Horizontal acquisitions, merger rents, and non-price competition – a case study from the machinery industry

  • Florian Geiger


Direct claims that a merger is executed to achieve market power are rare, as market rents are often seen as attempts by merging firms to expropriate wealth from customers by limiting output, raising product prices, and/or lowering factor prices (Stigler 1964; Chatterjee 1986; Trautwein 1990; Sharur 2005). Even though impact on social welfare can be offset by an increase in non-price variables (Eckbo 1983; Focarelli and Panetta 2003), it is difficult for economic researchers with their coarse information set to really understand the implicit nature of market power synergies (Andrade, Mitchell, and Stafford 2001; Pautler 2001). We circumvent the methodological shortcomings of larger empirical studies and examine the sources and mechanics of market power effects by focusing on the merger of Schuler and Mueller Weingarten, as this acquisition allows to illustrate strong evidence for market power rents and post-merger collusion.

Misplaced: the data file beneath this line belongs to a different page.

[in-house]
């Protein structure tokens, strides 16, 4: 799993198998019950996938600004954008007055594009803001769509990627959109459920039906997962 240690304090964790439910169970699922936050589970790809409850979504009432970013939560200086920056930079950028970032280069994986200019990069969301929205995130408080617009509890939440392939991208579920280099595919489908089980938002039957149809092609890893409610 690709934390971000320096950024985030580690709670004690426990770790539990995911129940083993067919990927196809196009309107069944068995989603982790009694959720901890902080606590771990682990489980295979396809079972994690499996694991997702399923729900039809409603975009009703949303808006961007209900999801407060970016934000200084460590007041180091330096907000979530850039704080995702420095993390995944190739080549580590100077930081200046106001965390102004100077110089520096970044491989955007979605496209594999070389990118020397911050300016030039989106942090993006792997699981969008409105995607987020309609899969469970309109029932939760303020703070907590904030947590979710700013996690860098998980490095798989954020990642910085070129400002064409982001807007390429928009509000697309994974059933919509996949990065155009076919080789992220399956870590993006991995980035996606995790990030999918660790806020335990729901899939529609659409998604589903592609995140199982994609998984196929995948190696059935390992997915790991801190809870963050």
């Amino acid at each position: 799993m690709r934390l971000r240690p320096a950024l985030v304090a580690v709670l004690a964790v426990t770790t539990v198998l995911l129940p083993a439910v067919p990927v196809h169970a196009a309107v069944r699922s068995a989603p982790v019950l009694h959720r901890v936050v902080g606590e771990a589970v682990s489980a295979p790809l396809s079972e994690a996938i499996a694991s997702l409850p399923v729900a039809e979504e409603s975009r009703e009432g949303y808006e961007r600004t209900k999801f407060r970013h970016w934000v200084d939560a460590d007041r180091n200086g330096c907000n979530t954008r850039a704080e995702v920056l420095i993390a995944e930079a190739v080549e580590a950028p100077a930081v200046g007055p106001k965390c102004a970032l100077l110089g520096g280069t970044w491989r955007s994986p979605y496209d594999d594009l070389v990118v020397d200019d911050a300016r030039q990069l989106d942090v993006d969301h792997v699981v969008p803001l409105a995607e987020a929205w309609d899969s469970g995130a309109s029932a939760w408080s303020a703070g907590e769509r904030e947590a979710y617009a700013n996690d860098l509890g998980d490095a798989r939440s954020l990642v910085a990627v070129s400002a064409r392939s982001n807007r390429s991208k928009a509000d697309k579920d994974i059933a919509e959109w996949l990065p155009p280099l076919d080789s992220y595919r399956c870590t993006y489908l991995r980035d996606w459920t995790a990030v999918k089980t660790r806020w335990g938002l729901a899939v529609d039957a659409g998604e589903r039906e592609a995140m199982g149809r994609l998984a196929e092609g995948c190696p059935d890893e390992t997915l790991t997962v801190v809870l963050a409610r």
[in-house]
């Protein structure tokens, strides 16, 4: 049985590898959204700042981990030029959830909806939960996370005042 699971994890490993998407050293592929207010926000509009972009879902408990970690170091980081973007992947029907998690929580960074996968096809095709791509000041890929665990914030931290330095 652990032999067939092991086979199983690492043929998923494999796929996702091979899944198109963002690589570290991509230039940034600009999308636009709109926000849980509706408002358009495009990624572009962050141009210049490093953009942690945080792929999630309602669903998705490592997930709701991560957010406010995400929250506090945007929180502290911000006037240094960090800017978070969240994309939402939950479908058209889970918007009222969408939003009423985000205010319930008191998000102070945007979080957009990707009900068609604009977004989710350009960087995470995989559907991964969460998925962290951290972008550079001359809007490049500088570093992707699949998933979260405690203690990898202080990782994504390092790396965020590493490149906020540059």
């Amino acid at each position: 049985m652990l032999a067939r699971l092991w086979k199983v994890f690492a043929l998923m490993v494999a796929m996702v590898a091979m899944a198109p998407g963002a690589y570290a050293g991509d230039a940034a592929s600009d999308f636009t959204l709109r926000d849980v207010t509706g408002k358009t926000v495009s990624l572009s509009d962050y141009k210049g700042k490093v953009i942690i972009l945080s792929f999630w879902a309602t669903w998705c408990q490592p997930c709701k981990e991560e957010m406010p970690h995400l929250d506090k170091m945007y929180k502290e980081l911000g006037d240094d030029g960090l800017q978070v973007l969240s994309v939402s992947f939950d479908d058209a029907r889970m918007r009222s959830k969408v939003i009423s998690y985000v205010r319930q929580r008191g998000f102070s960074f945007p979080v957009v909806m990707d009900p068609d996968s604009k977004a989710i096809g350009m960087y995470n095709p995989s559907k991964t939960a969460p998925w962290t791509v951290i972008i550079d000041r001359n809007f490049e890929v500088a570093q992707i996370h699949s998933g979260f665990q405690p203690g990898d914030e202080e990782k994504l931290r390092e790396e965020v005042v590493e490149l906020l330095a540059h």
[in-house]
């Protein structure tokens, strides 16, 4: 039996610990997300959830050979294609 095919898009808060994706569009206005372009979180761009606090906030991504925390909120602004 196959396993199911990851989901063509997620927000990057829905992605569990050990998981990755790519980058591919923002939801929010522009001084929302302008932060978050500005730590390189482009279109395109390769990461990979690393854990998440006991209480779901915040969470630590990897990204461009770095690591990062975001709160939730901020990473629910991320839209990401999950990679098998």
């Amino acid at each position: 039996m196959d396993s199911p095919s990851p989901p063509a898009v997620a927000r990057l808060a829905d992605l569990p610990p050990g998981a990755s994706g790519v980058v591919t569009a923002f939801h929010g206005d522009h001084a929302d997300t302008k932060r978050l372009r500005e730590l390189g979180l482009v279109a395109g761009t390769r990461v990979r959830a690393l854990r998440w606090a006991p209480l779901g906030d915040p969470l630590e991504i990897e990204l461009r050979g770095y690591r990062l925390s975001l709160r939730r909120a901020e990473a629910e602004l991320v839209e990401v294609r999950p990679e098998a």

Market Power Abnormal Return Announcement Date Product Portfolio Announcement Return 
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Copyright information

© Gabler Verlag | Springer Fachmedien Wiesbaden GmbH 2010

Authors and Affiliations

  • Florian Geiger

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